830-629-1572 | Open Tue-Sat 10 a.m.-4 p.m., archives by appointment.

Yet another rip-roaring July 4th celebration

Photo caption: Main Plaza before it was curbed.

Photo caption: Main Plaza before it was curbed. (Click image for larger view.)

By Myra Lee Adams Goff —

Historically, the first July 4th celebration in New Braunfels goes back to 1846. The emigrants had arrived only three months earlier on March 21, 1845, when Texas was still the Republic of Texas. Now, in 1846 they could celebrate the national festival commemorating the signing of the Declaration of Independence in 1776 because they had become a state of the United States.

Maybe a little Texas history background: Texas became a republic in 1836 after a war with Mexico. Sam Houston was elected the first president of the Republic, and when Anson Jones was president in 1844, he called a special session of the Texas Congress to consider annexation of Texas to the United States. Congress met July 4, 1845, and approved the idea of annexation. The voters of Texas approved statehood overwhelmingly in October of that same year. The next step was approval by the US Congress; Pres. Polk signed the act that made Texas the 28th state of the US on December 29, 1845. Finally, in February of 1846 the last Republic of Texas President Anson Jones turned over the reins of government to the first governor of the new state of Texas, J. L Pinckney Henderson.

Here’s how New Braunfels fits into that picture: The first colonists arrived in Texas when it was a Republic so they were considered Texans. They were in NB not quite three months when the Texas president Anson Jones approved annexation to the United States as a state. They voted with other Texans on annexation in October when it passed. So, in a little over 10 months these emigrants were classified first as German, then as Texans, and finally as Americans.

Dr. Ferdinand Roemer in his book Texas tells of that first July 4th celebration in NB commemorating the signing of the Declaration of Independence: The headquarters building of the Adelsverein on Sophienburg hill displayed a large American flag. Flag raising was significant because the year before, Prince Carl hoisted an Austrian flag on the Sophienburg and shortly thereafter a group of settlers strung up the Republic of Texas flag on the Plaza. (NB under three flags)

In the early days, cannon firing from Sophienburg hill heralded the beginning of every celebration. One cannon blew up after the Civil War as a result of overheating and the other cannon was then moved to Comaltown to celebrate the 25th anniversary of the founding of NB. To find out what happened to this remaining cannon, refer back to the Sophienburg column on July 8, 2008, in the Herald-Zeitung or our web site.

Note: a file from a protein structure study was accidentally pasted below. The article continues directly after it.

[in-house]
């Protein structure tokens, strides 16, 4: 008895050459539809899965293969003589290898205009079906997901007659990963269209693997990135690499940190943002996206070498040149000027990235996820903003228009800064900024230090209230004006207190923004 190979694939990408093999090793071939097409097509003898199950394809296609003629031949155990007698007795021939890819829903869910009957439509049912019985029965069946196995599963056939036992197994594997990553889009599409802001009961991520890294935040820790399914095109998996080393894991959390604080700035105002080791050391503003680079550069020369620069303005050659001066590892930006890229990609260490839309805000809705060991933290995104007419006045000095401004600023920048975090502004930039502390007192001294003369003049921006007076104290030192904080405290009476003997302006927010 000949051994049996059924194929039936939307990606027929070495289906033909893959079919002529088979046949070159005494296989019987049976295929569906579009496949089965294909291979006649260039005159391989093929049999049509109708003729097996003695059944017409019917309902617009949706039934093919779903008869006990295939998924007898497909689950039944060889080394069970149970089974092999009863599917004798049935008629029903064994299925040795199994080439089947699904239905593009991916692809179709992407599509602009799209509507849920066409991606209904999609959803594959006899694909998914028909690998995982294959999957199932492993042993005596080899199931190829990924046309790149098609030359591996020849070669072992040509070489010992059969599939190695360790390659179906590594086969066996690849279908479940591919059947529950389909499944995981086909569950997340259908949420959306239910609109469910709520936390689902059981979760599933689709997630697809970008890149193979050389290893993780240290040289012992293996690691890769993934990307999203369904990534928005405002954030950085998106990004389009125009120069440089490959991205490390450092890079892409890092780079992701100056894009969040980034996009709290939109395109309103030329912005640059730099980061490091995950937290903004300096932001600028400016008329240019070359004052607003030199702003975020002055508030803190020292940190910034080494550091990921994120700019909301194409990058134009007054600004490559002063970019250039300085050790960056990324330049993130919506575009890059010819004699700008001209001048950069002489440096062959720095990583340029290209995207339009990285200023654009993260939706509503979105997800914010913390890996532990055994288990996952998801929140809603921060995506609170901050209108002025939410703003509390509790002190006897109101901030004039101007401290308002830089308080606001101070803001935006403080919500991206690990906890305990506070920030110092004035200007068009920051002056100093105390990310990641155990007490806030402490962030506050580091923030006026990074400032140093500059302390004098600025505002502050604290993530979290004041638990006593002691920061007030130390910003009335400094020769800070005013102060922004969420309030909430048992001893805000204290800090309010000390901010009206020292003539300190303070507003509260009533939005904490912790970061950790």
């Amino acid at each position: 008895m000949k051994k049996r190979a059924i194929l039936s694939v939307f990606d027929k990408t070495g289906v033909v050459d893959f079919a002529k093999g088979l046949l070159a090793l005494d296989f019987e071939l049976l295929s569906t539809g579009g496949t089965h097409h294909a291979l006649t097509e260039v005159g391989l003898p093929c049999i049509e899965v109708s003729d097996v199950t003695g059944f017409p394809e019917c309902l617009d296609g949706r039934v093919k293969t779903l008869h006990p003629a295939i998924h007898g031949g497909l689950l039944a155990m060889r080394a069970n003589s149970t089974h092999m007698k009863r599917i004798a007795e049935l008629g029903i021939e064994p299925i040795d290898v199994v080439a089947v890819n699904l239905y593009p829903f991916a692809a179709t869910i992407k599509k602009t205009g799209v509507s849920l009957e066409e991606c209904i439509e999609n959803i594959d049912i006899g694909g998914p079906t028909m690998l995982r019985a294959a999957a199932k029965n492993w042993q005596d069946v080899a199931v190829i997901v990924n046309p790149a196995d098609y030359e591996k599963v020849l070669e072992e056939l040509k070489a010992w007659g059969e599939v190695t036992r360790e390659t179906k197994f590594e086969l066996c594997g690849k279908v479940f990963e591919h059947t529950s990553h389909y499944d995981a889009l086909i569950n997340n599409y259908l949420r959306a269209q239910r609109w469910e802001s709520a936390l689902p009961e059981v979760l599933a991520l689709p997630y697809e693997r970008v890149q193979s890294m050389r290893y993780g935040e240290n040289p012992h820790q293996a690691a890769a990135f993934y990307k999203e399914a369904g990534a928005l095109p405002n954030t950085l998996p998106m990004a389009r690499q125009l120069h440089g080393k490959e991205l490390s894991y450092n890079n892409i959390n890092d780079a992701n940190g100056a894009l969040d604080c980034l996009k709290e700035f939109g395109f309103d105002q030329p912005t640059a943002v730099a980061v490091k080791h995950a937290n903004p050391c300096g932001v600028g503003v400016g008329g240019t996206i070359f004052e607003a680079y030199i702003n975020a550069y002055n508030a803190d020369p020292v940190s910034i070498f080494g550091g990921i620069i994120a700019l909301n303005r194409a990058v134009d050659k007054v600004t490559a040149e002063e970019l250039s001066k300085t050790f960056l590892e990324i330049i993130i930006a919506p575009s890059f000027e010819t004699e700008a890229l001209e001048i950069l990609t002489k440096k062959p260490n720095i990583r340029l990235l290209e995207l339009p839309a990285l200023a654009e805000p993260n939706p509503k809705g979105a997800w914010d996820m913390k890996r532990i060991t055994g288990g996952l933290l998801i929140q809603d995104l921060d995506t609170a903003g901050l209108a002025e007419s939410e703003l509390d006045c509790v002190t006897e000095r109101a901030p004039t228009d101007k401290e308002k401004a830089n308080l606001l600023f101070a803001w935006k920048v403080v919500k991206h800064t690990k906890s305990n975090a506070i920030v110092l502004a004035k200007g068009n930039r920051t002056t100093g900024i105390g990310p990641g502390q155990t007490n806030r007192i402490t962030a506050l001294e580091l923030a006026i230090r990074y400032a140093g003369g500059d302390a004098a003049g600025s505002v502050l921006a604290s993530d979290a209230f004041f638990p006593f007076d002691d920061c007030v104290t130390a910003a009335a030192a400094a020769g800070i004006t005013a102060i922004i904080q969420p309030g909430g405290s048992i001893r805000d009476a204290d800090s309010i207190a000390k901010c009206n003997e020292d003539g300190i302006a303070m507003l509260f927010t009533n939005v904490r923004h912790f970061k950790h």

In 1876, the 100th anniversary of the signing of the Declaration of Independence was celebrated in a grand way. Again, for details, see the column on June 26, 2007, or our web-site.

This year’s July 4th celebration and parade sponsored by the Sophienburg begins at 9:15 a.m. (lineup at Sts. Peter & Paul Church parking lot). The Plaza itself is historically significant because it has been the destination of hundreds of parades and gathering points. After a giant 50th Anniversary Celebration of the town in 1895, the city officials decided to add a fountain and erect a curb around the oval shaped plaza with funds left over from this celebration. The purpose of the curb was to keep people from watering their horses in the fountain. The city actually wanted to extend the curb 15 feet all around, but the merchants objected, saying there would be no room for customers to tether their horses. The merchants won. No horses in the fountain, but there were goldfish and a car or two.

This particular July 4th is a dual celebration: that of America’s birthday and the induction of Main Plaza into the National Registry of Historic Places. Come join the Sophienburg on Main Plaza for another rip-roaring Old-time 4th of July Parade and Patriotic Program. When? You guessed it: Monday, July 4, 2022. See you there!

(This article originally appeared June 23, 2009.)